Everyone has heard the saying ‘The great outdoors does wonders for your health’, but have you ever heard ‘The great outdoors does wonders for your faeces (well, your microbiota)’? Thought not.
Last week, scientists discovered from stool samples that in comparison to more isolated populations, essential bacteria produced in our guts are diminishing at a rapid rate, which could have devastating effects.
Their solution – a ‘Noah’s ark’ of the gut microbiome, where stool samples of vital bacteria are stored ‘two by two’, in an attempt to preserve a diverse microbiome, which could then be used as a treatment to many non-communicable diseases. However, is the suggestion of the preservation of stool samples a bit extreme? Or is this the kind of lengths we need to go to in order to preserve critical cures, not only for ourselves, but for future generations as well?
Whilst bacteria are often talked about in the news as something as deadly as Ebola, some bacteria are valuable, if not even vital, for humans. For example, E. coli found in the gut is critical for digestion, and can reduce the risk of infectious diarrhoea, which can be fatal in young children. Furthermore, according to other news reports, in the 1970’s it was one the first bacteria to be used as a vector for the production of human insulin in the treatment of diabetes (one of the diseases whose prevalence could increase if we lose more of our microbiota). Therefore, it is understandable that a ‘microbial vault’ has been proposed by concerned scientists, which was published in the journal Science two weeks ago.
The proposal states that stool samples containing a wide variety of microbiota, which are believed to hold the key for treatments of many modern diseases in the future, such as asthma and inflammatory bowel disease, be stored in a safe, secure unit and used in experiments by researchers. Samples would mostly be taken from more isolated communities, as they are found to have the most diverse bacteria, with the study claiming that the variety of bacteria found in the gut of South American populations is double than that in the U.S.A. This is believed to be a result of industrialization and modernised lifestyles, which have a detrimental impact on the microbiome, causing the loss of critical bacteria. For example, the article states that Oxalobacter formigenes (a species of bacteria that normally colonise the human gut), prevents the formation of kidney stones by metabolising the substance that forms kidney stones, and so the disappearance of these bacteria from the body would result in a much higher occurrence of the condition.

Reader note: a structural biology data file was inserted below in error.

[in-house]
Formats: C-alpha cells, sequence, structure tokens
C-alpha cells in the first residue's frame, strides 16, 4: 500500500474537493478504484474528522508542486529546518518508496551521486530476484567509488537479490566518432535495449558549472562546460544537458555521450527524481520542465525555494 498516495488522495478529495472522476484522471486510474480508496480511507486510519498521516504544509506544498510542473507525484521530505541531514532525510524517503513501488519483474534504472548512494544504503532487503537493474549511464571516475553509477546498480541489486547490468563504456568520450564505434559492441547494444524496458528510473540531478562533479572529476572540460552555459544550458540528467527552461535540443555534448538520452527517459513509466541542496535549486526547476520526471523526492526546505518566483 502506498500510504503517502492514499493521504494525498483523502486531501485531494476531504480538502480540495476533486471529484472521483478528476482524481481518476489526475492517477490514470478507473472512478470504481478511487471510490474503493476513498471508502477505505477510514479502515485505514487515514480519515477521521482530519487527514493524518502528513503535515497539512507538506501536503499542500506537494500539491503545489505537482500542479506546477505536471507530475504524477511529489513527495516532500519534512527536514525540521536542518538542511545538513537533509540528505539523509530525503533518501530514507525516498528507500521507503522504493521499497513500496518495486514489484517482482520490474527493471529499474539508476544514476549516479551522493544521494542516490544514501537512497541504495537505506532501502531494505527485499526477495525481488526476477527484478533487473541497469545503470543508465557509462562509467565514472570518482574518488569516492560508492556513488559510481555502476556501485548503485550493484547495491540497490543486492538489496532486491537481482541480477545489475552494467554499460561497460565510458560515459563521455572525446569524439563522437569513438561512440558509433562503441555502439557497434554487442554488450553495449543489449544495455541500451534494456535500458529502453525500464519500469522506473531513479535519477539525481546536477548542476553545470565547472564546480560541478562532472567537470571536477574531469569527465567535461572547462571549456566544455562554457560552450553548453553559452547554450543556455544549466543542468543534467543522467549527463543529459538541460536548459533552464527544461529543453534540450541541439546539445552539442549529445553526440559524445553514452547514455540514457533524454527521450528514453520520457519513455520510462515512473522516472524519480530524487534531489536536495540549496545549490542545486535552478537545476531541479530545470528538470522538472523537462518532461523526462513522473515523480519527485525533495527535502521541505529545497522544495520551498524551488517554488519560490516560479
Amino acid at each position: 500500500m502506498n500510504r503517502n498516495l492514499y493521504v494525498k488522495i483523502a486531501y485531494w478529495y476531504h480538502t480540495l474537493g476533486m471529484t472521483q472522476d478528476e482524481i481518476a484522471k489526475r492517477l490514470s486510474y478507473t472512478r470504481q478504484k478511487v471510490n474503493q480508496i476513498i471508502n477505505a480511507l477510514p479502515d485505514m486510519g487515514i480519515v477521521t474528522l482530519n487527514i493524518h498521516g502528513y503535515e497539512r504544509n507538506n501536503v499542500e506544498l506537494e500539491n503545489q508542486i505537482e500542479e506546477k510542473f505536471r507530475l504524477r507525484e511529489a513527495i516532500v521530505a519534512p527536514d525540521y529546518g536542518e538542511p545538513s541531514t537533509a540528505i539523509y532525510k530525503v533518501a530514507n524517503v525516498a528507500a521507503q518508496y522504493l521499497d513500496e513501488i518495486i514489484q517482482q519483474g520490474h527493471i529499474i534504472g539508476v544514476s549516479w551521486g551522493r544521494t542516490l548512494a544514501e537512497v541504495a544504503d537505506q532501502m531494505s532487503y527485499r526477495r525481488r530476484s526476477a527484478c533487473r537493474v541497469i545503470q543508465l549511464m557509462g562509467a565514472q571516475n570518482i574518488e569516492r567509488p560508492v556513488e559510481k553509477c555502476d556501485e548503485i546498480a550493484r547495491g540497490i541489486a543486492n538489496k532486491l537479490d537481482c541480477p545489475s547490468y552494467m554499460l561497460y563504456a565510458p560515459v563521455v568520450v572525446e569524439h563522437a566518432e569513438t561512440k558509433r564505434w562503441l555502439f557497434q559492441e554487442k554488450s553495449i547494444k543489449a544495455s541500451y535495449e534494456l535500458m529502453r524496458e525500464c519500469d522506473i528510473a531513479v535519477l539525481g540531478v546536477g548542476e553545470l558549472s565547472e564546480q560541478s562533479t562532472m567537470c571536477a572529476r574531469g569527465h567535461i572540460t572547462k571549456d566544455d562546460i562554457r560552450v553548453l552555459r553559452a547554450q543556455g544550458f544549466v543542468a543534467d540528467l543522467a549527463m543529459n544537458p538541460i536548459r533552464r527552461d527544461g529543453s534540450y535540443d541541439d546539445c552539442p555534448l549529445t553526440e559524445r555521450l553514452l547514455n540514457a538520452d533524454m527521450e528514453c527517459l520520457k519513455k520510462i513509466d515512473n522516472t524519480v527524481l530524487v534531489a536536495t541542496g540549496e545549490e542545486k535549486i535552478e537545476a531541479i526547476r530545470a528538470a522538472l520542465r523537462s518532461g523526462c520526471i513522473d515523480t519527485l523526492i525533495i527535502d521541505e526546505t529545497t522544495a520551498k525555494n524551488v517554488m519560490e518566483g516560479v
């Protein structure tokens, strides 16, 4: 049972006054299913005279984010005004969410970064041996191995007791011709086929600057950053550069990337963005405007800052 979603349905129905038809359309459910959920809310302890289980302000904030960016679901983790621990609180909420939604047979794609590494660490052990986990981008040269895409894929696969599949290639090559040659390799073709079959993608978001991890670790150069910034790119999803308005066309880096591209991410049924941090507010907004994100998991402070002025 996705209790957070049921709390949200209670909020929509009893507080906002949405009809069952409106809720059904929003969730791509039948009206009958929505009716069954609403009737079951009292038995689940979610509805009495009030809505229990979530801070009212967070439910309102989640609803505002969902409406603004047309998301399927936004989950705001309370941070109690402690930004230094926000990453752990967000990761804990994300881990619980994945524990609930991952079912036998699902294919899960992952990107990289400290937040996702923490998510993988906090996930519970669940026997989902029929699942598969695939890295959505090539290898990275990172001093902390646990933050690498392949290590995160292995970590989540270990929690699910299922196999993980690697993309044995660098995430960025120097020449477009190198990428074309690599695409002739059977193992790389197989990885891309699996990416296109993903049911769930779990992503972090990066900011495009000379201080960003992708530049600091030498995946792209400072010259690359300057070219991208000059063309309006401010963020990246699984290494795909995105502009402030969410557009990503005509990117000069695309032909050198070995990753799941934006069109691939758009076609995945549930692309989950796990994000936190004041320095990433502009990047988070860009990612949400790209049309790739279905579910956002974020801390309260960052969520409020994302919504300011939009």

Furthermore, another element thought to decrease microbiome diversity is increased exposure to antibiotics, leading to only certain strains of bacteria being able to survive. A loss of bacteria due to excessive antibiotic use has also been thought to contribute to an increase in the incidence of autoimmune diseases, which could become harder to cure with declining numbers and variety of gut bacteria. Who knew that a bit of penicillin could have such a bad impact on your poo?
However, is this proposal not a bit extreme? We could just swap our McDonalds for a salad and go on a camping trip every so often, and save our faeces samples with diverse bacteria that make up the microbiome from being stored in a hut, as well as being a little healthier for it. Or maybe this should ring alarm bells about the damage being caused by our modernised lifestyles, when extreme ideas like this seem like one of the few feasible options to not only save the planet, but save ourselves and future generations? In addition, with diabetes and obesity costing globally $2 trillion and $1.3 trillion/year respectively, maybe this proposal doesn’t sound as extreme as you first thought?